Home Uncategorized Keep on Lovin’

I love this letter from John. I suspect that while Paul and I would have argued a lot (and probably both enjoyed it), John and I would have gotten along just fine.

It’s all about love again today. A clergy friend is fond of saying that each of us just has one sermon we preach, the way we say it is all that changes. I’m not entirely sure that’s true, but if it is my one sermon is pretty clearly: God loves you, go and do likewise. Which is why John and I are sympatico.

You’d think that if someone like Jesus comes along saying that God loves us that would be welcome news, we’d all grab hold of it and not ever let go. It’d sweep the world with one big sigh of relief. I’m a little bit Vulcan in that I love logic, reason, and for things to make sense.

So it drives me round the bend that so many people seem so resistant to the Good news we get from both Jesus and John today. What is it about us humans? Why is the truth that we’re loved, just as we are, so hard to grasp? A lot of my favorite clergy are active on twitter. It’s good practice for people who tend to drone on for ages to have to be super brief I suppose. And we love to debate, which Twitter seems made for.

We were talking this week about grace and love. And one particular person kept coming back insisting that all our talk of “love” and “grace” (for certain folks) was going to back fire on Judgement Day when we were faced with the wrath of God. Y’all this dude was supposedly a Christian minister.

He was convinced that Jesus had died to save us from God’s wrath and righteous hatred. (And yet some folks wouldn’t actually be saved in the end, or something.)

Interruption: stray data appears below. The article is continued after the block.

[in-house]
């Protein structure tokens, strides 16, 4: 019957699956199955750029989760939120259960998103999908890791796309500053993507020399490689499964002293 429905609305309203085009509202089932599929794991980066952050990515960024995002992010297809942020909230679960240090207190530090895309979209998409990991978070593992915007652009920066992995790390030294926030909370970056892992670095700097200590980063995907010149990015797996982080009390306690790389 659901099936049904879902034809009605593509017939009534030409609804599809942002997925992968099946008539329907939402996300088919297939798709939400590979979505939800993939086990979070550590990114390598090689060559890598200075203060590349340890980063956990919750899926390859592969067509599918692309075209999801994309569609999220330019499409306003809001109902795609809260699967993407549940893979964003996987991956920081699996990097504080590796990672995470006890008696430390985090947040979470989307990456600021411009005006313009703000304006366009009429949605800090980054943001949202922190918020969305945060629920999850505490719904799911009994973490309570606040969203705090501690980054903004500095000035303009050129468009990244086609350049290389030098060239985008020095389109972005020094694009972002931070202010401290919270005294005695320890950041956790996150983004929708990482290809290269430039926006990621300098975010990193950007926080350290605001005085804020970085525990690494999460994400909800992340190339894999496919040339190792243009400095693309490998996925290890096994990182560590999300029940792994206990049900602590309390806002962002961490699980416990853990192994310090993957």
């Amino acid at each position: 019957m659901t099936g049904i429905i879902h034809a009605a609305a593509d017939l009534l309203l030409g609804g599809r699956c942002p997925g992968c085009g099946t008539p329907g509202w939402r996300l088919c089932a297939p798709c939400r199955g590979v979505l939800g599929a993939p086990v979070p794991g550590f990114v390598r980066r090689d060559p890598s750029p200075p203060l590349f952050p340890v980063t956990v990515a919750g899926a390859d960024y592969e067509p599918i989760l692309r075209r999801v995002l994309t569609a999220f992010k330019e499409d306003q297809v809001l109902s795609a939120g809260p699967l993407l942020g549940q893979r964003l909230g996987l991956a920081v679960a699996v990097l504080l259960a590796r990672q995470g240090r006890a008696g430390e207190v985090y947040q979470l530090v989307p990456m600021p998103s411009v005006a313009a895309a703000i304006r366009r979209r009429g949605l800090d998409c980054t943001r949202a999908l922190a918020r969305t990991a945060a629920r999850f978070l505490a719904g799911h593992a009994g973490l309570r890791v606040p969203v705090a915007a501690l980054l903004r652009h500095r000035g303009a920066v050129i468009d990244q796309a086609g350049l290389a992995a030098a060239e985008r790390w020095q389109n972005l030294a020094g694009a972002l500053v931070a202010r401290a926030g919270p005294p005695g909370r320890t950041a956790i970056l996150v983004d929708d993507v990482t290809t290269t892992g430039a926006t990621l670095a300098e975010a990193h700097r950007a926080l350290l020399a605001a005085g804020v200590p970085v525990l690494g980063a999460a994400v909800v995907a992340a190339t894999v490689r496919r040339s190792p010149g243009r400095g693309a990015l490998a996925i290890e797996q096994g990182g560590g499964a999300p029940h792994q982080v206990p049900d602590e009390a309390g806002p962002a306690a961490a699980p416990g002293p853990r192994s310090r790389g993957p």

And here is why I think Christians often can’t talk to one another well: there’s no common ground when some of us believe in an avenging deity who is out for our blood, and the rest of us believe really and truly that God loves all God’s children.

If you’ve ever tried to grow something you know that wrath isn’t helpful. If you hate your grapevine, rosebush, daisies they are not going to thrive. I’m a gardener, it was one of the most important things to me when we bought our house here, to have a yard where I could grow roses, and big mounds of perennials, and old fashioned hydrangea.

I love this time of year because I get to put my hands back into the soil, to gently feel the new green leaves, and carefully trim away dead winter killed limbs. It’s a labor of love. I know every rose, I remember the stories behind them (I helped their hybridizes test some of them!). I know their habits and what they prefer. I love watching them grow bigger, healthier, more beautiful year by year.

While I might not be keen on the shepherd and sheep imagery, I love when Jesus uses gardening analogies because I get it. The God who prunes the Body of Christ like a grape vine has to act out of love and care, not anger and vengeance. It is a slow, careful, and patient thing a gardener does who grows grape vines. They take years to become mature, decades even. The pruning work is exacting.

And here’s the thing: we often hear about God’s work with us as something painful, to be endured. But when you prune away dead wood it doesn’t hurt or harm the plant. You are removing that which holds that plant back, which gets in the way of its healthy growth!

The liturgies that shape our lives are the form on which God trains us up as a community, using those strong posts and wires to give us something to grab onto, something to train and shape us into a good and healthy community, into healthy members of the body of Christ.

And as such we each have a purpose. There is no part of the vine that is not needed, no part of the vine that is not vital to the health of the whole. The older the branches the more weight they support, the more fruit they produce. The young ones might grow vigorously, might send out lots and lots of runners but if you’ve grown anything you know that maturity and time and patience are key.

We are loved by God, that I can tell you with absolute certainty because I have felt and experienced that love. And we are little shoots, producing fruit of love to feed and nourish the world. That’s our invitation, that is our gift. No matter who we are, no matter what other qualifications we think we might or might not have. We have love, and that is enough.

Similar articles